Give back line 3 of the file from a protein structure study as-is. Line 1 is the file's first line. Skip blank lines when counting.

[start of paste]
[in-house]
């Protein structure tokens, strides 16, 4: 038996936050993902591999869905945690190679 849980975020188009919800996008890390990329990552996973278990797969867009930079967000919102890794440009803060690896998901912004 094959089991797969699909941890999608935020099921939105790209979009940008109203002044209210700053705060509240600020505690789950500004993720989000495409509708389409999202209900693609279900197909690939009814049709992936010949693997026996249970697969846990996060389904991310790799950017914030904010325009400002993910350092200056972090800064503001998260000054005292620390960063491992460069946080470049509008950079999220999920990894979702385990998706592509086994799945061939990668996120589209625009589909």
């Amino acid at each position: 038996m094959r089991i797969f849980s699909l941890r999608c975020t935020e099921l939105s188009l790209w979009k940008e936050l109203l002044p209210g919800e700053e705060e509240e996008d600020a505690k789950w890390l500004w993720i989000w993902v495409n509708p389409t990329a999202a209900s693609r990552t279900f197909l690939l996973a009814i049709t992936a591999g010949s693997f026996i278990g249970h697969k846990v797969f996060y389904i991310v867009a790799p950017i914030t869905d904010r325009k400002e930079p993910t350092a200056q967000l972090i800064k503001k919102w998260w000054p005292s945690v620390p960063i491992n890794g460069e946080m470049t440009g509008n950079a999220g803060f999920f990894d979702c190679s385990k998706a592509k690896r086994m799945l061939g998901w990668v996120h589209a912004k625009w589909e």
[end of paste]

């Amino acid at each position: 038996m094959r089991i797969f849980s699909l941890r999608c975020t935020e099921l939105s188009l790209w979009k940008e936050l109203l002044p209210g919800e700053e705060e509240e996008d600020a505690k789950w890390l500004w993720i989000w993902v495409n509708p389409t990329a999202a209900s693609r990552t279900f197909l690939l996973a009814i049709t992936a591999g010949s693997f026996i278990g249970h697969k846990v797969f996060y389904i991310v867009a790799p950017i914030t869905d904010r325009k400002e930079p993910t350092a200056q967000l972090i800064k503001k919102w998260w000054p005292s945690v620390p960063i491992n890794g460069e946080m470049t440009g509008n950079a999220g803060f999920f990894d979702c190679s385990k998706a592509k690896r086994m799945l061939g998901w990668v996120h589209a912004k625009w589909e």